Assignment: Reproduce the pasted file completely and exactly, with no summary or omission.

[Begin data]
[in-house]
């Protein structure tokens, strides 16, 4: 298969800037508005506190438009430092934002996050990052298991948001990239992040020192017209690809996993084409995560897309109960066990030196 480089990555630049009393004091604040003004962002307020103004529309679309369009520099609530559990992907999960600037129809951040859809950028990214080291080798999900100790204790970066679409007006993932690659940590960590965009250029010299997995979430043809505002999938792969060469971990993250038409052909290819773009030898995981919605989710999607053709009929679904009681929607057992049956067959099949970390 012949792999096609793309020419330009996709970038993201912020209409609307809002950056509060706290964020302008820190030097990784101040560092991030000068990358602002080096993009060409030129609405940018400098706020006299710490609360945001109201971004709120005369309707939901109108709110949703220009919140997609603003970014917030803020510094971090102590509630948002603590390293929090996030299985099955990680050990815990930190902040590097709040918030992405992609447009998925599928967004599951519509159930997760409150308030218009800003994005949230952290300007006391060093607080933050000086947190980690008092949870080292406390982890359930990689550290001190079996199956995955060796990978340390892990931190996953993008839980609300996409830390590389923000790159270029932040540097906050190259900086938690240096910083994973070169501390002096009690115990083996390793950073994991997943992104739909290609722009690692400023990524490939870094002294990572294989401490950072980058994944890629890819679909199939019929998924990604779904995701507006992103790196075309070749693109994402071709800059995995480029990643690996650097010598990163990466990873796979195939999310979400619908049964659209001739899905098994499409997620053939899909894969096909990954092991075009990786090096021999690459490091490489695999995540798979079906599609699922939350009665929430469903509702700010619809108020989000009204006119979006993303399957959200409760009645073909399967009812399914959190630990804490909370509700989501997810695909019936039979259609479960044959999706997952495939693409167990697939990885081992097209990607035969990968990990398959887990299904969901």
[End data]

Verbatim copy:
[in-house]
């Protein structure tokens, strides 16, 4: 298969800037508005506190438009430092934002996050990052298991948001990239992040020192017209690809996993084409995560897309109960066990030196 480089990555630049009393004091604040003004962002307020103004529309679309369009520099609530559990992907999960600037129809951040859809950028990214080291080798999900100790204790970066679409007006993932690659940590960590965009250029010299997995979430043809505002999938792969060469971990993250038409052909290819773009030898995981919605989710999607053709009929679904009681929607057992049956067959099949970390 012949792999096609793309020419330009996709970038993201912020209409609307809002950056509060706290964020302008820190030097990784101040560092991030000068990358602002080096993009060409030129609405940018400098706020006299710490609360945001109201971004709120005369309707939901109108709110949703220009919140997609603003970014917030803020510094971090102590509630948002603590390293929090996030299985099955990680050990815990930190902040590097709040918030992405992609447009998925599928967004599951519509159930997760409150308030218009800003994005949230952290300007006391060093607080933050000086947190980690008092949870080292406390982890359930990689550290001190079996199956995955060796990978340390892990931190996953993008839980609300996409830390590389923000790159270029932040540097906050190259900086938690240096910083994973070169501390002096009690115990083996390793950073994991997943992104739909290609722009690692400023990524490939870094002294990572294989401490950072980058994944890629890819679909199939019929998924990604779904995701507006992103790196075309070749693109994402071709800059995995480029990643690996650097010598990163990466990873796979195939999310979400619908049964659209001739899905098994499409997620053939899909894969096909990954092991075009990786090096021999690459490091490489695999995540798979079906599609699922939350009665929430469903509702700010619809108020989000009204006119979006993303399957959200409760009645073909399967009812399914959190630990804490909370509700989501997810695909019936039979259609479960044959999706997952495939693409167990697939990885081992097209990607035969990968990990398959887990299904969901």